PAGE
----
Board Light

Robert and I ran across a dumpster brimming with old equipment that the CMU physics department had thrown out. This was ancient stuff, mostly from the 70's and 80's - signal generators, ADCs, etc. One of the more interesting pieces was a mini-fridge-sized Fabritek Model 1070 Signal Averager (c. 1970). It was too big to keep in the lab in one piece, so we gutted it, extracting 512 bytes of magnetic core memory and a bunch of old school electronics boards. I turned the latter into a desk lamp.


Working with a local jewelry store that had a fabrication studio in their basement, I designed an engagement ring for Amy and a wedding band for myself. Working in CAD and communicating primarily by email, we hammered out final designs, which were ultimately CNC milled out of blocks of wax and cast using a lost-wax method. Both rings are one of kind! Amy's design was inspired by a wire ring that I had created and given to her in Costa Rica. My ring was partially inspired by a research project on static projectors - using mask pairs and a little sunlight, it can cast a shadow with our names.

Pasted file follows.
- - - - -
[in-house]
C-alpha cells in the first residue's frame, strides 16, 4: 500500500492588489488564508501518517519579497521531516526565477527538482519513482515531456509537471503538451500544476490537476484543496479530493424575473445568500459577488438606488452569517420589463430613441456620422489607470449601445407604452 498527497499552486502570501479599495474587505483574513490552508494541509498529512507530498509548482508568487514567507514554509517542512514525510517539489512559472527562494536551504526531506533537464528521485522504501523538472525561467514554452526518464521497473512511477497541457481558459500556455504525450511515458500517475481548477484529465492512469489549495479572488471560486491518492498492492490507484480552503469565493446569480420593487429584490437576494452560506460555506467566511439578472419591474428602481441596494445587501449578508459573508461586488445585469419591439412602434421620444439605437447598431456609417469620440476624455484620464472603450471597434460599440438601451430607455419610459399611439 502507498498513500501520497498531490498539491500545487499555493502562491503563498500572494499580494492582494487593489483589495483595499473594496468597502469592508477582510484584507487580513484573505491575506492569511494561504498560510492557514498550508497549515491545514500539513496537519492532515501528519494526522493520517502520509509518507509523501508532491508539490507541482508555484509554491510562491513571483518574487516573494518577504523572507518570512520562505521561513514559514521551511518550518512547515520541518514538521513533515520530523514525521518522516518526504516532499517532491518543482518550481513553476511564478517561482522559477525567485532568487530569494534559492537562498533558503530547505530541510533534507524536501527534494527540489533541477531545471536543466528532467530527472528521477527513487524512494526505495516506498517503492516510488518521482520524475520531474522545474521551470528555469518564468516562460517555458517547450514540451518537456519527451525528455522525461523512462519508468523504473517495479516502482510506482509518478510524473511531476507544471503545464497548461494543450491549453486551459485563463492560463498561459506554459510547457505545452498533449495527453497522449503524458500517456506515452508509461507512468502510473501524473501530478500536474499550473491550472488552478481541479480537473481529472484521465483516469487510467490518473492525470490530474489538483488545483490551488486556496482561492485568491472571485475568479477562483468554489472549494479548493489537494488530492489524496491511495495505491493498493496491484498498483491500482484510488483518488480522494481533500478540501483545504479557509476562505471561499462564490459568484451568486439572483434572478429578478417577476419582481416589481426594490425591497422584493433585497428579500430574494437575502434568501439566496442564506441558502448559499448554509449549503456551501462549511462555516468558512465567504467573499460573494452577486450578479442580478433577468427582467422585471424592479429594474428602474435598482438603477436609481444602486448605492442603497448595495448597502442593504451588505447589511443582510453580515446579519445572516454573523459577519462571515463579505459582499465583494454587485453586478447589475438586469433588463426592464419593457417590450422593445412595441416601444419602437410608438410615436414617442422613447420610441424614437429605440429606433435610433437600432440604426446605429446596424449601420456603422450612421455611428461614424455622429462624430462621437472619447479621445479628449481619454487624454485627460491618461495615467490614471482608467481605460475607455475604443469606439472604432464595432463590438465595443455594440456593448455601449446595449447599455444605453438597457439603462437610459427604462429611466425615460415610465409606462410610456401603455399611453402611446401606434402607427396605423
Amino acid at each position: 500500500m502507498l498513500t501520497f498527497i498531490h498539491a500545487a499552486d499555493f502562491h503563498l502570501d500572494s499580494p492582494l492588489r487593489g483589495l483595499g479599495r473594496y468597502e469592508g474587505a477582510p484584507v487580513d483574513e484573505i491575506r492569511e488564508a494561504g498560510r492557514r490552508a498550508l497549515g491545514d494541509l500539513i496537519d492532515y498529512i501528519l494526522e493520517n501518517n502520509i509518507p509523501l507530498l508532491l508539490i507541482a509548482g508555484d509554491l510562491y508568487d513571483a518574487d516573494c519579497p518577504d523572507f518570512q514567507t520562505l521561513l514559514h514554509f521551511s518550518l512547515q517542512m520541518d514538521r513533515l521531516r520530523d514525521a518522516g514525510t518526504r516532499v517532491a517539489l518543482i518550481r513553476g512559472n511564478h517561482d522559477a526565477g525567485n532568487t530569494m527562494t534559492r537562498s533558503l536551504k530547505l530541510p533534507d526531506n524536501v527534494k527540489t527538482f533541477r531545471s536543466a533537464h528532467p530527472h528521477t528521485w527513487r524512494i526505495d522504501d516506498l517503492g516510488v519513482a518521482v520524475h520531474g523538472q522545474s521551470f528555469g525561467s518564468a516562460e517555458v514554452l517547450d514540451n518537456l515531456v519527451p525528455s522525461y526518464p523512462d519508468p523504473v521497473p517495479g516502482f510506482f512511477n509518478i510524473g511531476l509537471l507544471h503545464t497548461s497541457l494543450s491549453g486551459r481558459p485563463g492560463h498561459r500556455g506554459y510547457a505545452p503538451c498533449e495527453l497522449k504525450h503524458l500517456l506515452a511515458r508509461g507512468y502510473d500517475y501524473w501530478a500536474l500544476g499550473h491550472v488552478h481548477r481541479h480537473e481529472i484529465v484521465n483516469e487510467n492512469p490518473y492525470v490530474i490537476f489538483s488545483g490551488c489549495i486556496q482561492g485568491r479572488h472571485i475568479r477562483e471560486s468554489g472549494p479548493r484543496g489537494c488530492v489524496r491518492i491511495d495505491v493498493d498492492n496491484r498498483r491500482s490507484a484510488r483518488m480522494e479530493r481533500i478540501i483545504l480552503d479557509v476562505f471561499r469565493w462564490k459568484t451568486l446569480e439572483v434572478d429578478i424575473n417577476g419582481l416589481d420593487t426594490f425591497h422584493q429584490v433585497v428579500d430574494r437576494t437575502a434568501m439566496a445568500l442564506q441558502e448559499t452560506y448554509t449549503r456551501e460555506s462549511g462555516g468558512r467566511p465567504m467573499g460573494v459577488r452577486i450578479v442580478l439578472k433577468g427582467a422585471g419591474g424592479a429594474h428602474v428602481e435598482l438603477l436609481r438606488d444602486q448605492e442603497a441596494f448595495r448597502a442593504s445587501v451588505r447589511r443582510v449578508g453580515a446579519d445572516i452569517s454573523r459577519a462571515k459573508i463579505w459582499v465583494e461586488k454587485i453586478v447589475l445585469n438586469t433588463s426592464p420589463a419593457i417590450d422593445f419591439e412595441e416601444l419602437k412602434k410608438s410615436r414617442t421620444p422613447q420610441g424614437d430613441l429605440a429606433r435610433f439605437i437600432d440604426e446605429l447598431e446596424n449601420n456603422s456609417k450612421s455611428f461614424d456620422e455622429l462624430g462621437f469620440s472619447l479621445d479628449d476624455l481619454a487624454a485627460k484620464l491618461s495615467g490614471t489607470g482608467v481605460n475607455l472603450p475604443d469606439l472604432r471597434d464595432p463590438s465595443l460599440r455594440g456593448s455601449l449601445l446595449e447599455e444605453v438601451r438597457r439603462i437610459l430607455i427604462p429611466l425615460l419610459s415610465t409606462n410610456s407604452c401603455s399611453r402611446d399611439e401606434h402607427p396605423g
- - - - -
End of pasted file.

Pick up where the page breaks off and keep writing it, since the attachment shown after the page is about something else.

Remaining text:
We wanted our wedding to be a unique experience, both for us and our guests. The result was a unusual blend that might be best described as causal-exotic. Owing to our love of travel, our wedding took on an international vibe, drawing primarily on Middle Eastern and South East Asian motifs. Throw in hand-made beer, a frozen margarita machine, sparklers, participatory art projects, our favorite international dishes, a wonderful Moroccan instrumental group, and 120 of our best friends and family. It was a night to remember - we keep saying we should do it again!

Wedding Invitation Diorama

Inline with our wedding's DIY spirit, we made custom inserts that mailed out with our invitations. These were laser cut from a natural fiber, heavy paper stock. Following the pre-made paper scores, it can be folded up into little wedding-themed diorama. We iterated through a bunch of designs, ultimately settling on a skipping couple, gazebo, trees and a Pittsburgh skyline.